Development of electrical signalling in larvae of the African fish, Pollimyrus adspersus (Mormyridae, Teleostei): the patterns of interdischarge intervals



The ontogenetic development of the overt motor and the electrical signalling behaviour in larvae of a West African elephantfish, Pollimyrus adspersus, were studied. At an age of 35–40 days, hovering in mid-water was first observed. Before that time, the larvae moved only occasionally and rested in the nest that was guarded by the male parent. The very low electric organ discharge (EOD) rate of 2.4 ± 0.9 Hz observed in 8- to 10-day-old larvae (that generate their first EODs on day 8) increased to an adult rate of 8.4 ± 1.7 Hz in 21- to 25-day-old larvae. Even 8- to 10-day-old larvae generated a trimodal inter-EOD interval distribution (with three distinct discharge rates), similar to that observed in adults, although larval interval modes were of much longer duration. For the first (high rate) mode, the trend towards shortening stabilized already at the age of 21–25 days, whereas for the second and third (low rate) modes, this occurred only at an age of around 61–70 days.

Inter-EOD interval patterns recorded during swimming behaviour of 8- to 10-day-old larvae closely resembled that observed in juveniles (exceeding 100 days): there was a single mode only, and EOD rate was increased (13.1 ± 3.2 Hz).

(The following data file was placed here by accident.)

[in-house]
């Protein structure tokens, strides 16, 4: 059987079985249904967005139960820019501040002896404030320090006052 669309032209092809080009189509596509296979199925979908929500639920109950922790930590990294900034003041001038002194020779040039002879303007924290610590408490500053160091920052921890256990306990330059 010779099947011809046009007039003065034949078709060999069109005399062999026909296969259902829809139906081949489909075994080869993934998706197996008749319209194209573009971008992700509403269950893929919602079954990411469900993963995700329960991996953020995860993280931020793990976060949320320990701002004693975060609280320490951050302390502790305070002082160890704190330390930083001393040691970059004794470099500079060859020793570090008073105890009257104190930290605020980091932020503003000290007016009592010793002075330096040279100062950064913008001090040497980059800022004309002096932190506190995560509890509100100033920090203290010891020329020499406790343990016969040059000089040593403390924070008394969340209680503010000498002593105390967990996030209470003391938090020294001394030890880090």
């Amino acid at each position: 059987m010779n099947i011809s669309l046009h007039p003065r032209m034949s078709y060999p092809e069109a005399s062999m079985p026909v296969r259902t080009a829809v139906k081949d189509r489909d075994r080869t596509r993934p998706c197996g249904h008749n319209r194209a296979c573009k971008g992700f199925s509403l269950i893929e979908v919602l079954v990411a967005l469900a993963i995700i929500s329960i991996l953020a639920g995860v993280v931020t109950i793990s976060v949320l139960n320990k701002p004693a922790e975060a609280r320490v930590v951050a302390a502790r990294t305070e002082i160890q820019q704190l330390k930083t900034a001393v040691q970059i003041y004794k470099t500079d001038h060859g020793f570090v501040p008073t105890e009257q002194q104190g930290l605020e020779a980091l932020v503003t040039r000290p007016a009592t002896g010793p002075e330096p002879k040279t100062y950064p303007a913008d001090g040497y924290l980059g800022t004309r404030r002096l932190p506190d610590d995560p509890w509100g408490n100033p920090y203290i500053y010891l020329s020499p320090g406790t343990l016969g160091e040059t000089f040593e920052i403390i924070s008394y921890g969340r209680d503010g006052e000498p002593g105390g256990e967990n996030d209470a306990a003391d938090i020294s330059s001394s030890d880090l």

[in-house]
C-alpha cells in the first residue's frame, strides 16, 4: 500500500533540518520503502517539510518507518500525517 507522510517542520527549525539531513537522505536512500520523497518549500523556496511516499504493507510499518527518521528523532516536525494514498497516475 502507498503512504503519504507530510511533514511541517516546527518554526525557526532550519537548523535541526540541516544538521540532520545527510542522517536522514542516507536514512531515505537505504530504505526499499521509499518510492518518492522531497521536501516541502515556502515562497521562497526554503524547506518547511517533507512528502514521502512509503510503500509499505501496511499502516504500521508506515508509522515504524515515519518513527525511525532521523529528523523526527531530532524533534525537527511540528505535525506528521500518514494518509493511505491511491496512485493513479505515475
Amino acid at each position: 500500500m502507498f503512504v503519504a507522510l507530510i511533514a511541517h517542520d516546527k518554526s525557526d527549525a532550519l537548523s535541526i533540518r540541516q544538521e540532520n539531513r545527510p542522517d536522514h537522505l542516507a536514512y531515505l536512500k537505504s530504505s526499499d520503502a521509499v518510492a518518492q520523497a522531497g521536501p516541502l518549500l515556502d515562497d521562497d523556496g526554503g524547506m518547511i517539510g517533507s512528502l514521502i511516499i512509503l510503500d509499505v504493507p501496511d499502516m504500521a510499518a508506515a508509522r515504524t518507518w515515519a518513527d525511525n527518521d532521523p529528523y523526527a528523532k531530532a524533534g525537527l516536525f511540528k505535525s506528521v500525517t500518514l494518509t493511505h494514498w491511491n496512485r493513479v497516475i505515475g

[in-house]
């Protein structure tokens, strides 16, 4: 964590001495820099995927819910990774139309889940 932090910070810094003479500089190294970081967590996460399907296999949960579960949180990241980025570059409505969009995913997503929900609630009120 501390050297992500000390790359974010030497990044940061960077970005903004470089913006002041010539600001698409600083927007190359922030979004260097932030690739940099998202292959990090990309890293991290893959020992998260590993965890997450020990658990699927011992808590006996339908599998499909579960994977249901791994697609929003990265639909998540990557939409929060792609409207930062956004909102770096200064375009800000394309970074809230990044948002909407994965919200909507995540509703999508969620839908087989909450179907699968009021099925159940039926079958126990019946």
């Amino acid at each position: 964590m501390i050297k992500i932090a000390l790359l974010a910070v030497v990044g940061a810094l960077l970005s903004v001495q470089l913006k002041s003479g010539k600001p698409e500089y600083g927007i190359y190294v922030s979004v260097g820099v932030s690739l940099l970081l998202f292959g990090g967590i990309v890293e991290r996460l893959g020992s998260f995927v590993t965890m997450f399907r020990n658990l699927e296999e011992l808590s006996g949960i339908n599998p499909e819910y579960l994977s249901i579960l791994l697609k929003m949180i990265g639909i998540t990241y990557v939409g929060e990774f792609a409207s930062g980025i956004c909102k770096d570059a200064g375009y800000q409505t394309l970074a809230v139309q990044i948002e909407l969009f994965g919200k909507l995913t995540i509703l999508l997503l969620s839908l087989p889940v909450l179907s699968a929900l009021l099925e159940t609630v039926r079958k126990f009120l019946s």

Artificial stimulation with natural inter-EOD interval patterns previously recorded from other larvae or the nest-guarding male did not evoke any responses in 14-day-old larvae, apart from a brief EOD stop response to stimulus onset. However, even in larvae as young as 11 days, Preferred Latency Responses of their EODs to an artificial series of stimulus pulses (constant rate of 5 Hz) were observed at a stimulus intensity of 120 μVp-p/cm. In the youngest larvae, 36-ms latencies were most frequent; this shortened to 19 ms in 31-day-old larvae (approaching the adult value; Kramer, 1978). The time pattern of EOD generation in P. adspersus larvae resembled that in mature specimens even before the adult electric organ became functional.